Before you get yourself onto the street level, you will need to get quiet a few things in place. One of the many things you will need to do is register your business with your local authority. This has to be done at least 28 days before opening. This will give you plenty of time to do other things relevant to your food business. If you have not already got one, you will need to get yourself a food hygiene certificate. This qualification can easily be done online, search for ‘food hygiene certificate’ and you should be able to find a company that does the best type of certificate for your business. Yourself or your business will not just have to be registered with your local council, it will also need to registered with the HM Revenue & Customs. (link to their website) The best route here is for you to decide. I personally am self-employed. I have run a ‘Limited Company’ before with a business partner before, but for various reasons this did not work out. So choose the right business structure for you. Useful areas for advice here is the ‘HM Revenue & Customs website’ or ‘business link’
Your business will need to abide by laws regarding food and comply with all heath and safety laws. For the street-level caterer, the food standard agency has a handy document that can be downloaded from there website www.food.gov.uk. This will give you information on starting a food business and give you information that is relevant to you. They will send you their ‘safer food better business pack‘ this can also be downloaded on their site. It is a handy guide to help you comply with food hygiene regulations as well as other helpful things.
You will need to implement a ‘Hazard Analysis Critical Control Point‘ (HACCP). It focuses on identifying the ‘critical points‘ in a process where food safety problems (or ‘hazards‘) could arise and putting steps in place to prevent things going wrong. This is sometimes referred to as ‘controlling hazards‘. Keeping records is also an important part of HACCP systems. I designed my own record-keeping as it was more relevant to me and my business than what you can buy in the shops (link to records) link to record keeping.
You will be asked when trading for insurances. I have employers, personal and public liability insurance. For these, call round and find yourself the best deal. When you are at street level, your gas and electrical equipment will need to be tested and passed by a qualified engineer. These would include all gas and electric equipment. For your gas equipment you will need to find a ‘Gas Safe‘ engineer that holds the right qualification, as not all engineers hold the right certificates. A useful website is ‘Gas Safe Register‘ (link to their website). All electrical equipment has to be ‘Pat tested‘; this needs to be done by a qualified electrician.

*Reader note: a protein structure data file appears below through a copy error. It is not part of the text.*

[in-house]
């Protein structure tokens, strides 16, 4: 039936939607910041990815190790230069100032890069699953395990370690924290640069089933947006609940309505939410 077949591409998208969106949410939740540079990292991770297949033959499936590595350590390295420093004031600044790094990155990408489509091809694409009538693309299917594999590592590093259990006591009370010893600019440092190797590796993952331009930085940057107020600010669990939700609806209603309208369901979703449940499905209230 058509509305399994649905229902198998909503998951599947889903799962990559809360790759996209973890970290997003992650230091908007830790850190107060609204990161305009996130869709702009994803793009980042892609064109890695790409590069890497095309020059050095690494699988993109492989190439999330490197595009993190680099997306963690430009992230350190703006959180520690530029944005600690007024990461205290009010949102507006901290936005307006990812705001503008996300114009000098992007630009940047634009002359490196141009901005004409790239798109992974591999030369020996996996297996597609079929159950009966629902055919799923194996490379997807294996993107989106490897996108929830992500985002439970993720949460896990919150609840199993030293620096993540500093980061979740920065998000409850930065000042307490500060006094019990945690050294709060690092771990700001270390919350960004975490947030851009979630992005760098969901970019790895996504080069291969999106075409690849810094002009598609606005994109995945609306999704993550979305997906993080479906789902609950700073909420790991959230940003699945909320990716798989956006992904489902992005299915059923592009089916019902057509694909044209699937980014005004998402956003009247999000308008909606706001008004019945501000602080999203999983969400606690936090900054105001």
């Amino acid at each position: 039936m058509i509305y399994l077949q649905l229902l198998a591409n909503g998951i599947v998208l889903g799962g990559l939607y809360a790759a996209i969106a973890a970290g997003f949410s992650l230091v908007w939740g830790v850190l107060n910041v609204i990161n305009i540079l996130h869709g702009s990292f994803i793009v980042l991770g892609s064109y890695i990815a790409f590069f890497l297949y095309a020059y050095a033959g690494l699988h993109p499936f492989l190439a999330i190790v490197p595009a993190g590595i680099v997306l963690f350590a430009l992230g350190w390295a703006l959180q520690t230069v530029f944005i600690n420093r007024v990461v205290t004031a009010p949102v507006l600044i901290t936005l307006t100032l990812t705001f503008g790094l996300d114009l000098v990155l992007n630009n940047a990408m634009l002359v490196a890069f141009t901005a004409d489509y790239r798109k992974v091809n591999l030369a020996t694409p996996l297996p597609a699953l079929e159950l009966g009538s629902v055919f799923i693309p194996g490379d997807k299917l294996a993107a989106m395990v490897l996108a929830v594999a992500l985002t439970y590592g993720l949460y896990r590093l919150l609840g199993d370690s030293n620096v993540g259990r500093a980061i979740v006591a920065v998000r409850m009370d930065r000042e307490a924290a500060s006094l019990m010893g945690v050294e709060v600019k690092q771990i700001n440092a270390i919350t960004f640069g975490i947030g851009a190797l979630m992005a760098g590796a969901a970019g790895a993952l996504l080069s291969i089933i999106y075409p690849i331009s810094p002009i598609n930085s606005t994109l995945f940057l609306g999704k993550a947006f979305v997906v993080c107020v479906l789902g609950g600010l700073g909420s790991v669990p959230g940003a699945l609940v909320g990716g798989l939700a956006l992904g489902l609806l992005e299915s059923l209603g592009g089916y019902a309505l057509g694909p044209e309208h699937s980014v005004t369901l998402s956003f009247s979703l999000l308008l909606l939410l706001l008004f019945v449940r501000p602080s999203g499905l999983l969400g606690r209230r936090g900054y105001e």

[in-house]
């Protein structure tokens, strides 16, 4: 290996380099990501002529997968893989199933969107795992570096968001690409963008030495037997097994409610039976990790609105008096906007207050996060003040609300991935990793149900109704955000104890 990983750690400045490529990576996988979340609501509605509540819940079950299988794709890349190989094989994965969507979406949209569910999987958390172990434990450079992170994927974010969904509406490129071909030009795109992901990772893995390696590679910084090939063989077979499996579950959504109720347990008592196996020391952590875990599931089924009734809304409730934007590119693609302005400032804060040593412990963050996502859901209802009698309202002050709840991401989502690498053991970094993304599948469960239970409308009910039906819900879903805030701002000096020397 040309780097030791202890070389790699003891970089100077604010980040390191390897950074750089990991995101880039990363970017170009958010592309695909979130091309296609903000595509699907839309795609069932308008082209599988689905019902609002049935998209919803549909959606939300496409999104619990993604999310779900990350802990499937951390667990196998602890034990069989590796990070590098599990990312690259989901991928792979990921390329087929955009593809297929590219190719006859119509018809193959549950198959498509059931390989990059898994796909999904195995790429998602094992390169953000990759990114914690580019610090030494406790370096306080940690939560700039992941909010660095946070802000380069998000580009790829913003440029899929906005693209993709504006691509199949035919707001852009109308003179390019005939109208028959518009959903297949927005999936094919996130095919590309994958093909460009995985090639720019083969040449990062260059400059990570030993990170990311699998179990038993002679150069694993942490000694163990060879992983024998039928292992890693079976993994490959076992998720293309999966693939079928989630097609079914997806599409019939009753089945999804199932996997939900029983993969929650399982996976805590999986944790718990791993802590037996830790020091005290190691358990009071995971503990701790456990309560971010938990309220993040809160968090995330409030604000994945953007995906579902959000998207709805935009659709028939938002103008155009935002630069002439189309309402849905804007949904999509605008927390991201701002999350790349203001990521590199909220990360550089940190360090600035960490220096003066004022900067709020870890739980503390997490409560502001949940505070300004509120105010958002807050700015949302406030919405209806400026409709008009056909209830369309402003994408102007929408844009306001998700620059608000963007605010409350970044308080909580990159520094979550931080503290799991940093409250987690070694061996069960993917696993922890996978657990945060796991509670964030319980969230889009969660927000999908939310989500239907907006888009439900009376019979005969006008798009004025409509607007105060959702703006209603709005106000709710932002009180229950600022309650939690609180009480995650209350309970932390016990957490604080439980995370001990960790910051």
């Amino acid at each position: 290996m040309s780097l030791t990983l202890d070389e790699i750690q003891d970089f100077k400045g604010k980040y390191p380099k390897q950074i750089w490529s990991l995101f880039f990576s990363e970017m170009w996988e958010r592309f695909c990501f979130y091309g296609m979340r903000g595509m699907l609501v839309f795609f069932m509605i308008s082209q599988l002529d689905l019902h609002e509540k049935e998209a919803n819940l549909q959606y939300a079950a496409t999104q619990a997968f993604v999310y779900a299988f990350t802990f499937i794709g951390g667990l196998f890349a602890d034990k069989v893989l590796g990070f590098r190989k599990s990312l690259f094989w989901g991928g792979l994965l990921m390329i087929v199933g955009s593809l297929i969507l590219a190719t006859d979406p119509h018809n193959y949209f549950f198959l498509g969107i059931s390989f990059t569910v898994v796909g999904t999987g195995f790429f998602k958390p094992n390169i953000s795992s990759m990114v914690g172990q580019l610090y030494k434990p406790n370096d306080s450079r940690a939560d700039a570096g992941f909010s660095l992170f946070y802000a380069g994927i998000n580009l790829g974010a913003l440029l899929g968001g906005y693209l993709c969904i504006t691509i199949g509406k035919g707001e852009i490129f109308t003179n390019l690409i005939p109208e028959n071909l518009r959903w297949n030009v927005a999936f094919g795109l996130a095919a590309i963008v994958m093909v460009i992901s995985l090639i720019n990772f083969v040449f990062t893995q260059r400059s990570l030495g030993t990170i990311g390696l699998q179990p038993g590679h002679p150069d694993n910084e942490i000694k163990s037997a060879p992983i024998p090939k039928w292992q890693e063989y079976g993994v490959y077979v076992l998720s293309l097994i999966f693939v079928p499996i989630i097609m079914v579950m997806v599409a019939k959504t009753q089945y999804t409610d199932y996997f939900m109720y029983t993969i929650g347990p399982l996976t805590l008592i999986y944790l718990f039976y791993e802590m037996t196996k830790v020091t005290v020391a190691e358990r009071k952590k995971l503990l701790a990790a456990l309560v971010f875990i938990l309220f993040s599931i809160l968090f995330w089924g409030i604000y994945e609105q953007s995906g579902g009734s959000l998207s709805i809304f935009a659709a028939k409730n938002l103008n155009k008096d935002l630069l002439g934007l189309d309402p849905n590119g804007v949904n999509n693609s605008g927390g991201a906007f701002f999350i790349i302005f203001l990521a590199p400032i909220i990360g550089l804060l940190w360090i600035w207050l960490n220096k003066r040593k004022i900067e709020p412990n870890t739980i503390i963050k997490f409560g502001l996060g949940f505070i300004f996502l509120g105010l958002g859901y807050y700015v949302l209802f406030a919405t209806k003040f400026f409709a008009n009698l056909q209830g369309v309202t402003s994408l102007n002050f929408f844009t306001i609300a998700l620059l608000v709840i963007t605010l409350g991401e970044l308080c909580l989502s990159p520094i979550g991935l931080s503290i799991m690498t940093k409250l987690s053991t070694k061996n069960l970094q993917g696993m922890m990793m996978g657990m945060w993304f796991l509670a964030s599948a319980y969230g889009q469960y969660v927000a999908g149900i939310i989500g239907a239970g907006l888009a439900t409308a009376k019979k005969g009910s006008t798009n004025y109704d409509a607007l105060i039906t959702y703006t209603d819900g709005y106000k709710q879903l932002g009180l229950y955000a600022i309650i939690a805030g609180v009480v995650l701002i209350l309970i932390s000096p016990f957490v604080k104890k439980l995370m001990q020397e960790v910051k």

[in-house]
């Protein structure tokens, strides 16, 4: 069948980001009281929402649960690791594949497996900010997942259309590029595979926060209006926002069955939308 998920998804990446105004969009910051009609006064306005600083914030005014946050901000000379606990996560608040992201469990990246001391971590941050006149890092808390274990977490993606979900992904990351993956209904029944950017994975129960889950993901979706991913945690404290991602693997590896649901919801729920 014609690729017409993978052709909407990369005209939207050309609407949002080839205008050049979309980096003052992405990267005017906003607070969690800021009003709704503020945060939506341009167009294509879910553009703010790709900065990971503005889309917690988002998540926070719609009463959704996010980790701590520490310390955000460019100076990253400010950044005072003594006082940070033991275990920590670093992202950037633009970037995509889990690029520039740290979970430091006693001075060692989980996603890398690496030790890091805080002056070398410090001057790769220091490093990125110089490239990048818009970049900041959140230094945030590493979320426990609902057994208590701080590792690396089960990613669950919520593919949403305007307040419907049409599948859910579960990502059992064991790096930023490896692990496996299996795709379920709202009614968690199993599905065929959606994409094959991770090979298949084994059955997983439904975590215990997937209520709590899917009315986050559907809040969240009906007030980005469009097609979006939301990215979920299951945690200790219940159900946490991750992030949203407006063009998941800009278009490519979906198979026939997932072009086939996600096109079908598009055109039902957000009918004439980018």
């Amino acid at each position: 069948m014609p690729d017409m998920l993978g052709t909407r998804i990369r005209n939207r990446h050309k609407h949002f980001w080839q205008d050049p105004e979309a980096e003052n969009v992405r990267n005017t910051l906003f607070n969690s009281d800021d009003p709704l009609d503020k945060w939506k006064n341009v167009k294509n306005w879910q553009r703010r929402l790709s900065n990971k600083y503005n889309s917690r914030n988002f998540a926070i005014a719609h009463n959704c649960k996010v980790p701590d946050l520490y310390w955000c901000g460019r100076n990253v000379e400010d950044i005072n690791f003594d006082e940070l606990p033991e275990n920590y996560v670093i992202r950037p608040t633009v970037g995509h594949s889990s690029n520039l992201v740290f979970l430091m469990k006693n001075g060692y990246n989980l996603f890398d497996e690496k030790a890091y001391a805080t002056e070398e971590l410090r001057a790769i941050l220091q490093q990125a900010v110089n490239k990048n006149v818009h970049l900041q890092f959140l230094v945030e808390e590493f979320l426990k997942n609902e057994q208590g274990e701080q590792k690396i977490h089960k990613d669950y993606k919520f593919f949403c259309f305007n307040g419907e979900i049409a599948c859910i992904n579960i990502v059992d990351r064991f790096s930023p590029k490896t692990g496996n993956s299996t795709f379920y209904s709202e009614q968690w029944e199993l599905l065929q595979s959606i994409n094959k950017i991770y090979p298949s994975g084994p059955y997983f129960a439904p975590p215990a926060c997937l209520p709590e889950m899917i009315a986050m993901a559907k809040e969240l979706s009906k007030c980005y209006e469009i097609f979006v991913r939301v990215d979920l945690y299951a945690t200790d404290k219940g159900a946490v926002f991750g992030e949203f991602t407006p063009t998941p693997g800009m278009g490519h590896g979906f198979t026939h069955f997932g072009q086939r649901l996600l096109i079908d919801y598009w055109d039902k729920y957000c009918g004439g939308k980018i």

Why I started
I started as I like to build things, I like to cook and I love to travel. What I do is what I love doing, and I see it as a holiday. You have to be everything in this business or know of someone that can help. I also found that other traders were just like me, giving and sharing, and would all work together and help. At the time, this is why I co-founded eat.st and have now co-founded Foodhawkers. It‘s not easy – hours are long, conditions are rough, and if you don‘t like being outdoors and on your feet all day, forget it. I love my repeat customers, and the stories they tell me about my food really makes me feel good.
Don‘t do this for the money, as you may be disappointed – someone who took 14k in a day maybe needed to, as they lost it all at the previous event, and if they are selling burgers that may quite easily be paying for their exclusive pitch. Don‘t be disappointed. Always be positive!
Unless they have just received a huge redundancy package, you will not see many traders driving around in new Land Rovers. Old LDV and battered Mercedes that have gone to Mars and back are more what you will be used to, and H vans with no engines. The cost of insurance, road tax, food, diesel, pitch fees, LPG, packaging and hire is going up while the price you are able to sell at is staying the same. To make it worse, you are thinking: ‘Oh if I add a bit of that, it will make it taste even better‘. These extra add-ons that make the dishes stand out eat into your profit. You really do have to be savvy in business, and know when to say no.
2012 has been the worst year for a lot of people – the weather, low ticket sales and overtrading were most of the common reasons. If you like high risk for little or no return, trading is what is good for you. When you do your spreadsheets, which will become your best friend, you will soon realise the money coming in is going out as soon as it does, which can be quite soul-destroying. As one trader says, ‘I seem to always have 10 grand in the bank!‘
Some of the things you will need.
Fire extinguisher, fire blanket, first aid kit, a folder with all your documents, pat test, gas safe, insurances, food hygiene certs etc etc, your safer food better business book, hand-washing sink. This list can get endless, so having a checklist before you head off may benefit you, or you will end up with loads of the same things at your storage unit!
In brief, what you need
3 Marketing skills
4 A lot of energy
The key for a smooth day is having all the prep done beforehand and cleaning down the day before.
For more information and advice on setting up a mobile food business, the Food Standards Agency has information on how to do this at www.food.gov.uk
For other information regarding business set-up see www.businesslink.gov.uk
For HM Revenue & Customs help and questions see www.hmrc.gov.uk
For gas safe register see www.gassaferegister.co.uk